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Consumer Reports: High toll of idling your car

Posted: 4:00 AM, Feb 05, 2020
Updated: 2020-02-05 06:00:12-05
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TUCSON, Ariz. - If you find yourself driving through the tiny village of Hastings-on-Hudson, New York, be sure to shut your engine if your car isn’t moving, or you could wind up with a $35 dollar ticket! Hastings’ Mayor, Nicola Armacost led the effort to implement an anti-idling law, which went into effect on December third.

“By switching off your car and not idling, you are making a contribution to reducing greenhouse gases," says Armacost. "That’s really important. It’s something each of us can do.”

29 states and the District of Columbia all have laws regulating idling. And for good reason. Idling not only contributes to global warming, it’s linked to asthma, decreased lung function, cardiac disease and cancer. In fact, one minute of idling puts more carbon monoxide in the air than smoking three packs of cigarettes!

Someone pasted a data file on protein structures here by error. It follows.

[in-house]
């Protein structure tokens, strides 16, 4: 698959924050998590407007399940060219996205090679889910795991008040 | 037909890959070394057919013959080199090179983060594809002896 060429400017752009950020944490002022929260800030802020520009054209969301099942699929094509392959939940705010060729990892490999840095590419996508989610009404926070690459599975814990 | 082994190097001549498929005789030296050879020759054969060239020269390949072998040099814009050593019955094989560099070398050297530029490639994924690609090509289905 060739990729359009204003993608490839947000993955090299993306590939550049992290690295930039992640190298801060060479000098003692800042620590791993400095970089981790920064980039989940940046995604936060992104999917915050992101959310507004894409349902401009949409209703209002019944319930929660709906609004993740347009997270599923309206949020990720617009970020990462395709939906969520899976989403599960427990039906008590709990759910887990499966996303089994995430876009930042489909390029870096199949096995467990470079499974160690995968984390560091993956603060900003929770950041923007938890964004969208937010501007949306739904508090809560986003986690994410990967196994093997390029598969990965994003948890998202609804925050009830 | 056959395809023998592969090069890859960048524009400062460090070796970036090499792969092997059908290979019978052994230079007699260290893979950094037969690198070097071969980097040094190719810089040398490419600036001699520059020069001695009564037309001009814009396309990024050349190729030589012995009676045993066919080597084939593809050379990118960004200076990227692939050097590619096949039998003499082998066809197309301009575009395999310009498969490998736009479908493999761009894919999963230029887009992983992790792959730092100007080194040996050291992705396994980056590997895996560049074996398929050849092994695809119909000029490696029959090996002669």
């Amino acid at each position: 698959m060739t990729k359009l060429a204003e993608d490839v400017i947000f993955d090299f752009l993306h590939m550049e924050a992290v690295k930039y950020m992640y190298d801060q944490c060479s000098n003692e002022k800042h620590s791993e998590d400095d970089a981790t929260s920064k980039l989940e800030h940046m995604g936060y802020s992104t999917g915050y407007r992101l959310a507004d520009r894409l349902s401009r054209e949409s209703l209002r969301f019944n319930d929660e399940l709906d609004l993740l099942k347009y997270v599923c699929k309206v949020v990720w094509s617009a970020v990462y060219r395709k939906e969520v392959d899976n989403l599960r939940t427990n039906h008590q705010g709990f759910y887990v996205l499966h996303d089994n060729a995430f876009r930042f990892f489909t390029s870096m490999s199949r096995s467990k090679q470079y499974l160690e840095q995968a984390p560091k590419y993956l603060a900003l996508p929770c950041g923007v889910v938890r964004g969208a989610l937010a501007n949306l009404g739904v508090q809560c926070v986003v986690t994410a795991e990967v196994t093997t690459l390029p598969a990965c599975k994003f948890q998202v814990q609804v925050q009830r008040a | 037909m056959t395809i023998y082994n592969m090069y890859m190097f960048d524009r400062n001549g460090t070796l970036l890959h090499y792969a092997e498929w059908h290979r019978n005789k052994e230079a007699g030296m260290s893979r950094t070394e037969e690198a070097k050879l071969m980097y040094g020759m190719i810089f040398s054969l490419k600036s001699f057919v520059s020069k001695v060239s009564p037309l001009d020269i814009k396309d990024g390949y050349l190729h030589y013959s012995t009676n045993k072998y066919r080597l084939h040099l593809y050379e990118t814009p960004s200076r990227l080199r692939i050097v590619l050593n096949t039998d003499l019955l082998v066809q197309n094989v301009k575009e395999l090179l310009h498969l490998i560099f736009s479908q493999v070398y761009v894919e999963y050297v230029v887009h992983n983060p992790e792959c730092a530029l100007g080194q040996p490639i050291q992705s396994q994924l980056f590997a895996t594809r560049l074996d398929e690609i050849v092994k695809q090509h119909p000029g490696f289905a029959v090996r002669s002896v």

Auto experts at Consumer Reports say there’s no good reason to keep a car running when it’s not moving. Even on a cold morning.

“When you start the car, you want to give it a little bit of time, say 30 seconds, to build a little heat into the engine, get the fluids rolling," says Jeff Bartlett, Consumer Reports. "That’s really about as much time as most people take to get settled and to buckle up.”

And many newer cars have a built-in fix.

“Many cars today have a start / stop system, so when you come to a stop for ten seconds or more, it’ll shut the engine off to save that fuel," says Bartlett. "And that saves you money at the same time.”

You can also reduce idling by not using the drive-thru or remote starters. And frankly, cutting your engine any time you’re just, well, sitting idle.

Consumer Reports cautions people not to try and mimic the auto-shut-off feature of newer cars by manually shutting the engine of an older car at say, a stop light. Older cars are not designed to turn on and off so frequently, and it may even pose a safety hazard by taking a bit longer to start up again.